Aztec temples were called, by the Mexica people of the empire, Teocalli – god houses. The priests of the Aztec religion went to these temples to worship and pray, and make offerings to the gods to keep them strong and in balance.
The Aztecs were a Mesoamerican civilization that built massive pyramids as a way to worship their gods. Many pyramids had a temple at the top, which was often used for human sacrifice. Temples were devoted to gods and could also have the remains of kings buried within them.
The Aztecs had many gods but worshipped Huitzilopochtli, the god of the sun and war, above all others. … In order to postpone their destruction and appease the gods, men performed human sacrifices. Their duty was to feed the gods with human blood, thereby keeping the sun alive.
Most simple Aztec homes were built of adobe bricks, which are made using mud, sand, water and straw, then dried in the sun. There were no windows generally, and one open door. Wood for door jambs and support beams could be found outside the cities.
More temples have been discovered there than in any other Mesoamerican city. … Like many Mesoamerican pyramids, each was constructed around a core of rubble held in place by retaining walls. The walls were then faced with adobe bricks, and then covered with limestone.
MATOS MOCTEZUMA: The Aztec religion was primarily polytheist. They had different gods, male and female. The sun god was Tonatiuh. There were many deities, and they were revered in monthly festivities with rich offerings.
The Aztecs believed in an afterlife. After they died, they believed they would be assigned a job to do that helped their gods. The Aztec people took their gods very seriously. They believed their gods would punish them if they did not worship their gods every day.
What type of homes did they live in? Wealthy people lived in homes made of stone or sun-dried brick. The king of the Aztecs lived in a large palace with many rooms and gardens. All of the wealthy had a separate bathing room that was similar to a sauna or steam room.
The main tools that the Aztecs used were bows and spears. They used their resources to make those tools and with them, they caught food like fish, deer, rabbits, and iguanas. Another interesting resource was deerskin and bark because they used those materials as paper to keep geneaology and a record of their people.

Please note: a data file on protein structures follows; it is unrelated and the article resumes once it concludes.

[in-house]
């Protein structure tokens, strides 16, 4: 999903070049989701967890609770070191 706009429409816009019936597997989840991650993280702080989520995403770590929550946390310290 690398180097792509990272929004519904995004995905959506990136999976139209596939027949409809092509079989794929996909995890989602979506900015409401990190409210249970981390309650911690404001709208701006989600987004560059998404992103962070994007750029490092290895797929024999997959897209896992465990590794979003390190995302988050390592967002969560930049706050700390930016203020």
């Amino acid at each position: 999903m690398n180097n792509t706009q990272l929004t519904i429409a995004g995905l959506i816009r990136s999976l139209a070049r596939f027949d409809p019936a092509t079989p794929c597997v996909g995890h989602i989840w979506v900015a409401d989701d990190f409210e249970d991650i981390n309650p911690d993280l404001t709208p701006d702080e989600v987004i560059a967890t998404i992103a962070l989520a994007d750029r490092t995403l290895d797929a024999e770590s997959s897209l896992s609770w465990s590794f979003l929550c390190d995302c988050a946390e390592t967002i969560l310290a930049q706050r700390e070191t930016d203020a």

Aztec warriors were taught from childhood in weapons handling and they became expert users of clubs, bows, spears, and darts. Protection from the enemy was provided via round shields (chimalli), and, more rarely, helmets.
Like the Mayan pyramids, their temples were important because of their ritual value. … Mayan temples, similar to those of the Aztecs, normally housed altars or stone platforms where the priests would perform thier sacrificial rituals to their god.
Yes, the Aztecs ate dogs. In fact, they raised the animals mostly for food. The archaeologists working in Azcapotzalco plan to dig deeper to see if they can uncover clues to the meaning of the dog cemetery.
Invaders led by the Spanish conquistador Hernán Cortés overthrew the Aztec Empire by force and captured Tenochtitlan in 1521, bringing an end to Mesoamerica’s last great native civilization.
The Mayans consumed xocolatl on a daily basis, much like how we drink our morning coffee. That changed drastically when the Mayan civilization gave way to the Aztecs. The Aztec people did not grow their own cocoa beans and had to trade for the beans. Therefore, they placed a higher value on the xocolatl drink.
After the fall of Tenochtitlan in 1521, the lands controlled by the Aztecs became part of the Spanish empire. All the temples, including the Templo Mayor, were sacked, taking all objects of gold and other precious materials.
Every building and temple was built by hand, stone by stone. The masterpieces were the west-facing double-stair pyramidal temples in the sun. Unlike Egyptian pyramids, Aztec pyramids were flat on top to make sacrifices to the god for whom the temple was built.
The Aztecs used a complex calendar system characteristic of Mesoamerican civilisations. … It combined a count of 365 days based on the solar year with a separate calendar of 260 days based on various rituals. Every 52 years, both calendars would overlap and a new cycle would commence.
They developed a form of hieroglyphic writing, a complex calendar system, and built famous pyramids and temples. Legend has it that the Aztecs wandered for many years in search of a sign, an eagle and a serpent fighting on a cactus, to show them where to found their city.
The Aztec religion incorporated deities from multiple cultures into its pantheon. Ritual sacrifice played an essential role in the religious practice of the Aztecs, and they believed it ensured the sun would rise again and crops would grow.
For example, women were tasked with caring for young children, preparing meals and repairing clothing. Some women worked as artisans or craftspeople and sold their creations in the many different markets that were so important to the Aztec economy.
The body parts of sacrificed slaves could be taken home and eaten with maize and salt as an extension of their sacrifice. It was a great honor to be given the opportunity to sacrifice a human in a public setting in the Aztec Empire.
Blowguns. Blowguns and poisoned darts were more often used in hunting, but Aztec warriors trained in ambush would bring along their tlacalhuazcuahuitl and darts tipped with poisonous tree frog secretions.
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